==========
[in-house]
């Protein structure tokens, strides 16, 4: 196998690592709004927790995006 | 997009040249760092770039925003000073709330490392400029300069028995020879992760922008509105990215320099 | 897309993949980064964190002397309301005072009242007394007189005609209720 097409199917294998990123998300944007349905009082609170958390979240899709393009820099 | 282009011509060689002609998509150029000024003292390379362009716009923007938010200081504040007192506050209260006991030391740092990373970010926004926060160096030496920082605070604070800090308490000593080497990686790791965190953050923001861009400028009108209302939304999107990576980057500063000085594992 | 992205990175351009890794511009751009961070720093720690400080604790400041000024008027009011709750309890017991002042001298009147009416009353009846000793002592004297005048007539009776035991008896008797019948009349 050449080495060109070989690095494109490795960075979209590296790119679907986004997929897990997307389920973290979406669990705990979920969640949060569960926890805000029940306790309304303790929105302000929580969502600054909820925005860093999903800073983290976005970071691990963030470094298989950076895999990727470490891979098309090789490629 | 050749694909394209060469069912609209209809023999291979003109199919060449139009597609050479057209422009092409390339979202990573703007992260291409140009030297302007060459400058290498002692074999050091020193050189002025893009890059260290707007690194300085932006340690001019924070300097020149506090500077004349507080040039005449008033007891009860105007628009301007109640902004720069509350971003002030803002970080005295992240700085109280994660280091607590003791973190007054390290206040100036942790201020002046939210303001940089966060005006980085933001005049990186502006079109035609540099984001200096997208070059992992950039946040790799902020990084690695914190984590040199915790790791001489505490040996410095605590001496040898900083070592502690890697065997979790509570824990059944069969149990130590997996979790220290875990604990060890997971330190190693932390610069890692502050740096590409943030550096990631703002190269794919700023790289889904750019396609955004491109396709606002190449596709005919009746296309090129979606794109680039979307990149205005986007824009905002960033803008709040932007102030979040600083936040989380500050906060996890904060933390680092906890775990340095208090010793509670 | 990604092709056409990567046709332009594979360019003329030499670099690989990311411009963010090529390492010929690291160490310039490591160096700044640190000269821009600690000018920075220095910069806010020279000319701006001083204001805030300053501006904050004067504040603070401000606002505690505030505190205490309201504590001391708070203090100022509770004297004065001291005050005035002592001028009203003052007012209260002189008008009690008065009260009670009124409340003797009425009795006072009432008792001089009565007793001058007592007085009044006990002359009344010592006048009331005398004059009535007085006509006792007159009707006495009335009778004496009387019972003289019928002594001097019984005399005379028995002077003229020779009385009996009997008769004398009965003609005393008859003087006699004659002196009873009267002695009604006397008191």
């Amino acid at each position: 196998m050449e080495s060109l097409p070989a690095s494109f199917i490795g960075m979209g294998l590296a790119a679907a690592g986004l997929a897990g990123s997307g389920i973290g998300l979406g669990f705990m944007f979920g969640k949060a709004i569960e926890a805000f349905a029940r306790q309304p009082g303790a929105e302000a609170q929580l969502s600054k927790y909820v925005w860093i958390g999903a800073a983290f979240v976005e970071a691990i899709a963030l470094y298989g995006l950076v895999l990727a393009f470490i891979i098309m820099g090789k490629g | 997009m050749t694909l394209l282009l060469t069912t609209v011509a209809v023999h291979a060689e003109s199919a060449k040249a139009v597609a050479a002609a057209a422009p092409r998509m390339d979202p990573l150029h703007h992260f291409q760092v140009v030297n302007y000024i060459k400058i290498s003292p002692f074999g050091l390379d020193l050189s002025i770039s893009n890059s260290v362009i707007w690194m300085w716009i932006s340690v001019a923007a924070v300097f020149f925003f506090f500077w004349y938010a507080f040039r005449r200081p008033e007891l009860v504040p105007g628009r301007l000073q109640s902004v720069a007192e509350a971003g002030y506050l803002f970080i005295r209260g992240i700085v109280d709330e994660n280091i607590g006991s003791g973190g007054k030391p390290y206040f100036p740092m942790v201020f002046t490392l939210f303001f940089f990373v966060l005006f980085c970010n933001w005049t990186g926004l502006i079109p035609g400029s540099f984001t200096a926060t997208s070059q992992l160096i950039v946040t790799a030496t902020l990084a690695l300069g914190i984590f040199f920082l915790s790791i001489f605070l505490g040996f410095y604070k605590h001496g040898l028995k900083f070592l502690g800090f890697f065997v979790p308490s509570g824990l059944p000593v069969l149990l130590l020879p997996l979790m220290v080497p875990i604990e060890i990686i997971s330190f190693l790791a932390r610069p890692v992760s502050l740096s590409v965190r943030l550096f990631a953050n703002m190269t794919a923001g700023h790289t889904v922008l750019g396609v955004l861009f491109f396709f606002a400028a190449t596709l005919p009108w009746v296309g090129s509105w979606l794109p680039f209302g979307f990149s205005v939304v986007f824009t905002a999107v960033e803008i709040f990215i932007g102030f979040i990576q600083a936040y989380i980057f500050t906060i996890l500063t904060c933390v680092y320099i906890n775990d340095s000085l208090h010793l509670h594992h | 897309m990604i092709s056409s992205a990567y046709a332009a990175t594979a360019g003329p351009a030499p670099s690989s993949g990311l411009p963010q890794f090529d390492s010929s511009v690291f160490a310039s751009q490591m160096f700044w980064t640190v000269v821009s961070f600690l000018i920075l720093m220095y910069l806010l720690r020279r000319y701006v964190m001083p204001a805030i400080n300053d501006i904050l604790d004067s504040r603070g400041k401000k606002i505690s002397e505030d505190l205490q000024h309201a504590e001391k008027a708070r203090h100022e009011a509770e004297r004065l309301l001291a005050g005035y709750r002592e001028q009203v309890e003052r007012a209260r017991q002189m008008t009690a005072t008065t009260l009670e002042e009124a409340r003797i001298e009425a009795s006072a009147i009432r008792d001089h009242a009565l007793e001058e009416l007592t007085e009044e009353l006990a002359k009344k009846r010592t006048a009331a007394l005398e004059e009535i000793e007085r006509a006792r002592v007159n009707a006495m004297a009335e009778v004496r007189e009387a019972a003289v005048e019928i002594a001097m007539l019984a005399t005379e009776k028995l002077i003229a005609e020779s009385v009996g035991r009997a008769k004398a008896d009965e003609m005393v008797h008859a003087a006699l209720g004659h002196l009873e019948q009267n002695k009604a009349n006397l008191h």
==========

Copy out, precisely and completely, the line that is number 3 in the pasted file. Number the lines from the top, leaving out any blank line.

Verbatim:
């Amino acid at each position: 196998m050449e080495s060109l097409p070989a690095s494109f199917i490795g960075m979209g294998l590296a790119a679907a690592g986004l997929a897990g990123s997307g389920i973290g998300l979406g669990f705990m944007f979920g969640k949060a709004i569960e926890a805000f349905a029940r306790q309304p009082g303790a929105e302000a609170q929580l969502s600054k927790y909820v925005w860093i958390g999903a800073a983290f979240v976005e970071a691990i899709a963030l470094y298989g995006l950076v895999l990727a393009f470490i891979i098309m820099g090789k490629g | 997009m050749t694909l394209l282009l060469t069912t609209v011509a209809v023999h291979a060689e003109s199919a060449k040249a139009v597609a050479a002609a057209a422009p092409r998509m390339d979202p990573l150029h703007h992260f291409q760092v140009v030297n302007y000024i060459k400058i290498s003292p002692f074999g050091l390379d020193l050189s002025i770039s893009n890059s260290v362009i707007w690194m300085w716009i932006s340690v001019a923007a924070v300097f020149f925003f506090f500077w004349y938010a507080f040039r005449r200081p008033e007891l009860v504040p105007g628009r301007l000073q109640s902004v720069a007192e509350a971003g002030y506050l803002f970080i005295r209260g992240i700085v109280d709330e994660n280091i607590g006991s003791g973190g007054k030391p390290y206040f100036p740092m942790v201020f002046t490392l939210f303001f940089f990373v966060l005006f980085c970010n933001w005049t990186g926004l502006i079109p035609g400029s540099f984001t200096a926060t997208s070059q992992l160096i950039v946040t790799a030496t902020l990084a690695l300069g914190i984590f040199f920082l915790s790791i001489f605070l505490g040996f410095y604070k605590h001496g040898l028995k900083f070592l502690g800090f890697f065997v979790p308490s509570g824990l059944p000593v069969l149990l130590l020879p997996l979790m220290v080497p875990i604990e060890i990686i997971s330190f190693l790791a932390r610069p890692v992760s502050l740096s590409v965190r943030l550096f990631a953050n703002m190269t794919a923001g700023h790289t889904v922008l750019g396609v955004l861009f491109f396709f606002a400028a190449t596709l005919p009108w009746v296309g090129s509105w979606l794109p680039f209302g979307f990149s205005v939304v986007f824009t905002a999107v960033e803008i709040f990215i932007g102030f979040i990576q600083a936040y989380i980057f500050t906060i996890l500063t904060c933390v680092y320099i906890n775990d340095s000085l208090h010793l509670h594992h | 897309m990604i092709s056409s992205a990567y046709a332009a990175t594979a360019g003329p351009a030499p670099s690989s993949g990311l411009p963010q890794f090529d390492s010929s511009v690291f160490a310039s751009q490591m160096f700044w980064t640190v000269v821009s961070f600690l000018i920075l720093m220095y910069l806010l720690r020279r000319y701006v964190m001083p204001a805030i400080n300053d501006i904050l604790d004067s504040r603070g400041k401000k606002i505690s002397e505030d505190l205490q000024h309201a504590e001391k008027a708070r203090h100022e009011a509770e004297r004065l309301l001291a005050g005035y709750r002592e001028q009203v309890e003052r007012a209260r017991q002189m008008t009690a005072t008065t009260l009670e002042e009124a409340r003797i001298e009425a009795s006072a009147i009432r008792d001089h009242a009565l007793e001058e009416l007592t007085e009044e009353l006990a002359k009344k009846r010592t006048a009331a007394l005398e004059e009535i000793e007085r006509a006792r002592v007159n009707a006495m004297a009335e009778v004496r007189e009387a019972a003289v005048e019928i002594a001097m007539l019984a005399t005379e009776k028995l002077i003229a005609e020779s009385v009996g035991r009997a008769k004398a008896d009965e003609m005393v008797h008859a003087a006699l209720g004659h002196l009873e019948q009267n002695k009604a009349n006397l008191h």